Key among “more equitable grading practices” teachers are already “exploring and implementing,” the board slide shows says, are “competency-based grading, eliminating zeros from the grade book, and encouraging and rewarding growth over time.” All three are highly problematic.
“Competency-based grading” has some appeal because students can move at their own pace based on demonstrating subject mastery. But as Carla Evans of the National Center For Improving Educational Assessment notes, it does “not include whether students turned in homework (at all or on time).” Or that is at least separated out in a behavioral grade apart from academics. In addition, writes Evans, competency-based grading includes baked-in do-overs called “reassessments” which can undermine student motivation to prepare for the first assessment—and which can lead to shifting and lower mastery standards for showing knowledge and skills. That’s because “alternative assessments can be required.”
The potential is there for the process to chase the desired outcome until it is achieved rather than to hold firm to rigorous standards.
District 200’s other two “equitable grading practices” already being explored and implemented are equally problem-ridden. “Eliminating zeros from the grade book” means students who do no work, and perhaps never attend class, will still get some points toward a passing grade. Lousy work habits shouldn’t be enabled by high school administrators and teachers.
Then there’s “encouraging and rewarding growth over time.” Sounds good. But if the growth is from zero or 10 percent competency to 40 percent of needed knowledge and skills, that’s not good enough. The student would still need to be held back.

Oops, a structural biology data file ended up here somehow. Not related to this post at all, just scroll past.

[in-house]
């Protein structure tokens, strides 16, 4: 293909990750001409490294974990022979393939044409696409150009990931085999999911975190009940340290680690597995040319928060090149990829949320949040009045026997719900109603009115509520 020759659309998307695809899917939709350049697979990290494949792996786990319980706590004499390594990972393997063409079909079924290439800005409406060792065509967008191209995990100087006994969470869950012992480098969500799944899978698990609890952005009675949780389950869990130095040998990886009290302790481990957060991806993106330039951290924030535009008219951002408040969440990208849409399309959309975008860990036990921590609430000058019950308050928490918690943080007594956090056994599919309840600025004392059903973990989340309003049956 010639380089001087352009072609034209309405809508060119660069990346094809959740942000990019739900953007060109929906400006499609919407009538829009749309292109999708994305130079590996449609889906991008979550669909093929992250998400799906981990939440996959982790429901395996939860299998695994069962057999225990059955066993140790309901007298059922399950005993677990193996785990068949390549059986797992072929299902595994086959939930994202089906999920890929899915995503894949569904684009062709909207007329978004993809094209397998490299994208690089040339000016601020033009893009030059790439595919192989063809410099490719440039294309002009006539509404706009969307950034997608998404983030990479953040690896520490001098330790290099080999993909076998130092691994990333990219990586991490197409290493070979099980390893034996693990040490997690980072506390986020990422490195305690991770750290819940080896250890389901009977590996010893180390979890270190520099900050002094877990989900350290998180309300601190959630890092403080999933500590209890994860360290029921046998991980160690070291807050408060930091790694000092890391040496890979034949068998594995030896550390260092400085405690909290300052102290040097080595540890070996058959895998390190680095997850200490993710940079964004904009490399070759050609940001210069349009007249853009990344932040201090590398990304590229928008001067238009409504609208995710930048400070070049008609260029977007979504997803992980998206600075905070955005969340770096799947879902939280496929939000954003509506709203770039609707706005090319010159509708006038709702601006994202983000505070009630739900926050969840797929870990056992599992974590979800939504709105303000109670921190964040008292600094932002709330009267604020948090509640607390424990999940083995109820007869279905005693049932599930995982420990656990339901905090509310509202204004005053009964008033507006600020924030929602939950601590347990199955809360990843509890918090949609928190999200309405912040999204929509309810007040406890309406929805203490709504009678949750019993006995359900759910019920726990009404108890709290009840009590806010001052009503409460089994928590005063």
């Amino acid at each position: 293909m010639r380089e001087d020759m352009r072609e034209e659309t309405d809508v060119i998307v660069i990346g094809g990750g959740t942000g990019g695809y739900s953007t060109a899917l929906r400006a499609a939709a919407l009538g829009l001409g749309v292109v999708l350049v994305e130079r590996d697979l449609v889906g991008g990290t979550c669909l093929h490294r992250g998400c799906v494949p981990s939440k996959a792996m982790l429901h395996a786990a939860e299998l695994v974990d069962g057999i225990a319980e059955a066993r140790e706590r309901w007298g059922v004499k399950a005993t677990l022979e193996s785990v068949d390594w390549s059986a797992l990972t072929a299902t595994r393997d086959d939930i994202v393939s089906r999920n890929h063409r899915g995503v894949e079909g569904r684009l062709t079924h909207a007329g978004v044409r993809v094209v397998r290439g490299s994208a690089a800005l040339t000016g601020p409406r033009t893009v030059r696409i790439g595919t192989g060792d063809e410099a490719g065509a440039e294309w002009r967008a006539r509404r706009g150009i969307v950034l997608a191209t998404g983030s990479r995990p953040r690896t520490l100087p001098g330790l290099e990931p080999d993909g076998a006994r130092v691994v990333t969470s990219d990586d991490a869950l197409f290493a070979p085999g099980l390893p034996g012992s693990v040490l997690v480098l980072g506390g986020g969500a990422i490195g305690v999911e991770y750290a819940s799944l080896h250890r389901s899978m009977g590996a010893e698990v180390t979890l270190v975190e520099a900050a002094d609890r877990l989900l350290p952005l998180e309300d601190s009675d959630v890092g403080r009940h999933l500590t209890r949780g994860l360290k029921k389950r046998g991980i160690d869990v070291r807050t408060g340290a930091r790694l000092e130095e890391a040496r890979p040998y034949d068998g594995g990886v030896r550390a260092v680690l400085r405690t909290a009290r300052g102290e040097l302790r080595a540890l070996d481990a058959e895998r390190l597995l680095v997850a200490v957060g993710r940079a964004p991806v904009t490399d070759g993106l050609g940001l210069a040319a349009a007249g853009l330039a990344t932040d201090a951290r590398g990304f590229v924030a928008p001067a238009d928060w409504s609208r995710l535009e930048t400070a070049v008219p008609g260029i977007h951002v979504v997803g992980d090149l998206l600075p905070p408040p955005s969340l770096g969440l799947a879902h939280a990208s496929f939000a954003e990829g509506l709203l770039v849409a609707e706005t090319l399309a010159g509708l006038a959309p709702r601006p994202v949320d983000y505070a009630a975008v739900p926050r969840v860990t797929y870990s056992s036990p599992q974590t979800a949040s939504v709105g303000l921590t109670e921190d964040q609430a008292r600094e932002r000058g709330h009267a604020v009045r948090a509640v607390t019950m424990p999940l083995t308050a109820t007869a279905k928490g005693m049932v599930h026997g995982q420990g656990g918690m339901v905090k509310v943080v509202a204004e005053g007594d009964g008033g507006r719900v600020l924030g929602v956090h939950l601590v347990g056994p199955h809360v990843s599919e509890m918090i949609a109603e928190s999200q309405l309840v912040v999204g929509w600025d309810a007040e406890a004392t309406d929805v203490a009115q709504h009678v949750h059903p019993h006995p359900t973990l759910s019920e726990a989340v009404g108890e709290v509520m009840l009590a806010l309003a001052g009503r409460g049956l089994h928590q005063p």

In the world of business, if you fail the test the first time—or simply don’t measure up, you lose the customer. There are no do-overs.
District 200 tries to have it both ways by noting at the slide show’s end that it “will establish a philosophy of grading based on a rigorous, meaningful and evidence-based process.” In fact, that means it will rigorously adhere to an entrenched rubric of Progressive apologetics.
If you have any doubt, consider the words of the district’s director of equity, Patrick Hardy, on Zoom during the board’s January 27 meeting. He praises the administration’s “racializing our work,” and “racialization of assessments” as key to “how do we build equitable assessments?” (Watch from 2:13:17 to 2:13:55, here). Critics of the initial news report say “nothing to see here” and assert the discussion of the proposed revised practices make no mention of race. But here is “the racialization of assessment” being identified by a top district official as what’s already planned.
Remarkably—and still, in 2022—most of an entire race has had its future options sharply narrowed by the systemic racism of low expectations. It’s shameful. Worse, local educators across Illinois who face the same problem have no real plan for change. Too many communities are content to let black academic failure fester while spouting “equity” and “structural racism” bromides as cover. That has to end.
The District 200 story touched a nerve on the Right and on the Left and set off a national bout of digital tribalism. Sadly, without a bracing intervention, the flame wars over race and “racialization”—both covert and overt—in education will only intensify while core subject mastery by black and Hispanic students continues to languish in K-12 public schools.
The problems of District 200 are the problems of K-12 school districts across the state. As a Wirepoints special report last week detailed, black, Hispanic, and often white students fail to meet basic proficiency benchmarks in reading and math from the third through the 11th grades. Yet they’re socially promoted through high school and too often land in remedial English and math courses in college. Meanwhile, in one Illinois public school district after another, more than 9 in 10 teachers earn official rankings of proficient or excellent.
It’s a systemic scam that shortchanges students most in need of rigorous standards and instruction so they can master core academic skills which help unlock adult success.
Editor’s note: A version of this article appeared originally at Wirepoints.
Editor’s note (June 15, 2022): The first two paragraphs of this story have been edited for clarity.